So T.O. Is Gone

    So T.O. is gone, now what?

    has finally stepped up and rid the of their number one troublemaker.

    At least, that is what the pundits and critics are saying. For them, the of makes the Cowboys a better team – a sort of addition by subtraction.

    Overall, the move to release Owens has been met by praise from most members of the media and fans alike.

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    But, I'm not one who favors the move.

    No, Terrell Owens is no saint. Still, he was a very productive member of the Dallas Cowboys. Some point to his numbers and say he is on the decline and no longer an elite receiver. Still, he managed to post yet another 1,000 yard/10 touchdown season, and that was considered a down year. Personally, I believe the lack of creativity in the , more specifically, failure on the part of , , had more to do with his statistical drop-off than diminishing skills.

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    Had Owens lost a step? He actually seemed like he was faster this season.

    Off the field, Owens has been labeled a distraction or cancer. However, everything seemed to be going okay until the big fiasco involving Owens, Garrett, Romo, and Witten. And, in all honesty, none of us truly know what transpired. The only information leaked to the public came from 's Ed Werder and his “sources”. The “sources” were never identified. It did seem though that whoever the “sources” were, they definitely had an agenda. Much like the talking heads at ESPN who seemed like they were on a mission to get Owens released from the Cowboys.

    I found it particularly funny listening to ESPN analysts Keyshawn Johnson and Chris Carter lambast T.O. at every opportunity for demanding the ball more. These are two individuals who pretty much did the same thing during their careers. Keyshawn even took it one step further and wrote a book. I guess he has forgotten about that.

    All we really have to go on is what Owens said public ally. Yes, he did criticize Garrett and even Romo. But was he wrong in doing so? I don't think so. We, as fans, all saw it. And if we're completely honest, we all thought it too. Owens simply voiced it – and, was vilified by some of the fans and media for doing so.

    When the Cowboys were 13-3, and Owens was getting the ball, he was model teammate. Last season, the team went 9-7, and he wasn't getting the ball, and he was upset. So, he doesn't like losing. Or, better yet, he like several other superstars, felt like he could help the team win if he had the ball in his hands.

    Isn't that what we want from our top players?

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    I wonder what the reactions would have been if had made the same statements?

    Would he have been vilified? Or, heralded a leader?

    I guess we'll never know.

    In listening to Jerry Jones, he insisted that this move had nothing to do with locker room chemistry, but everything to do with change. He also stated that his belief in was a major reason for his decision. But, clearly that is not the case. Jerry, uncharacteristically, bowed to the pressure by the media, fans, and some of the people on his staff. Jerry didn't want to release T.O. You have to believe that after witnessing the success of Arizona and the success of their “81/11 tandem”, Jerry had visions of the Cowboys being able to duplicate or surpass them with their own tandem.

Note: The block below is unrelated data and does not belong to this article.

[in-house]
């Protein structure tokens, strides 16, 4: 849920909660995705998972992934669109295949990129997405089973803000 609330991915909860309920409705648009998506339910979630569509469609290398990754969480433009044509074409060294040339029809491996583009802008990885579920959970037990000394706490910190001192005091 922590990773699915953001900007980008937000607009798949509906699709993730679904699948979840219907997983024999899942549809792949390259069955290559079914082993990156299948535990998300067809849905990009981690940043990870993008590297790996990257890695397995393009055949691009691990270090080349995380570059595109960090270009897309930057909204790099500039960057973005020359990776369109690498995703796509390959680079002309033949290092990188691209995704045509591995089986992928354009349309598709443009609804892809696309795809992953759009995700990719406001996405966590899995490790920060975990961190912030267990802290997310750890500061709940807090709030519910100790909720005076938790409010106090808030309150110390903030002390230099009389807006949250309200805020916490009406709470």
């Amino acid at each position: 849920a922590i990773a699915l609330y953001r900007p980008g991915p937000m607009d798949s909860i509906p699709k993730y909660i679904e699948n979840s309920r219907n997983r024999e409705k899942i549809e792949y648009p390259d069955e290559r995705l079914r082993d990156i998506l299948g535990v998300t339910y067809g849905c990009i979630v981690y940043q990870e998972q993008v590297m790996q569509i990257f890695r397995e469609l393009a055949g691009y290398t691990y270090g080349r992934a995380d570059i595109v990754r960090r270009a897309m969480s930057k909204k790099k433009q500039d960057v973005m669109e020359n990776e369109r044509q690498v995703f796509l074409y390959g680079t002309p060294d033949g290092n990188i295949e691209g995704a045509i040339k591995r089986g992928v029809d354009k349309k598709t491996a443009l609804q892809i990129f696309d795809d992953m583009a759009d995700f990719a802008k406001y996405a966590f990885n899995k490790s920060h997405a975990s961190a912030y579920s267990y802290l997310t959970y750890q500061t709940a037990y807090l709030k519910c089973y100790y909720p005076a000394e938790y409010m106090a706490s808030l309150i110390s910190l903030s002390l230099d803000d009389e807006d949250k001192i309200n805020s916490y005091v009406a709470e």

But, Jerry decided to cave in. And he sided with those who wanted T.O. gone. None more so than Jason Garrett, who by all of accounts, told Jones he didn't feel he and Owens could co-exist.

    So now what?

    If I'm offensive coordinator, Jason Garrett, I'm feeling the immense pressure.

    Even without Owens on the team, the Cowboys have a tremendous amount of talent on offense. They still have the , Romo, Witten, Bennett, Williams, and their trio of running backs. In my opinion the X-factor is going to be . No disrespect to , he proved that he can be a decent 2nd receiver. But, he is much more effective in the slot but lacks the outside speed the Cowboys need. Austin has the size and speed. He has shown flashes that he is capable of being a 2. He just hasn't been consistent, mostly due to . But, if he is able to step up and be a force, this offense has the ability to be very potent.

    That is where Garrett comes in. It will be up him to create mismatches, and free up his playmakers to make plays. He won't have the luxury of teams doubling Owens on nearly every play, so he is going to have to be creative – something, he definitely wasn't last season.

    Of course, Romo will have to prove that he is the franchise Jones believes he is as well.

    But, that is a topic for another discussion.

    As for Garret though, I'm not sure he is up to the tasks, but he had better be. It is not a good sign when opposing defenders comment that your offense is one of the simplest to figure out. And, if the offense is still stagnant much like it was towards the end of last season, he no longer has the Original 81 to point the finger at.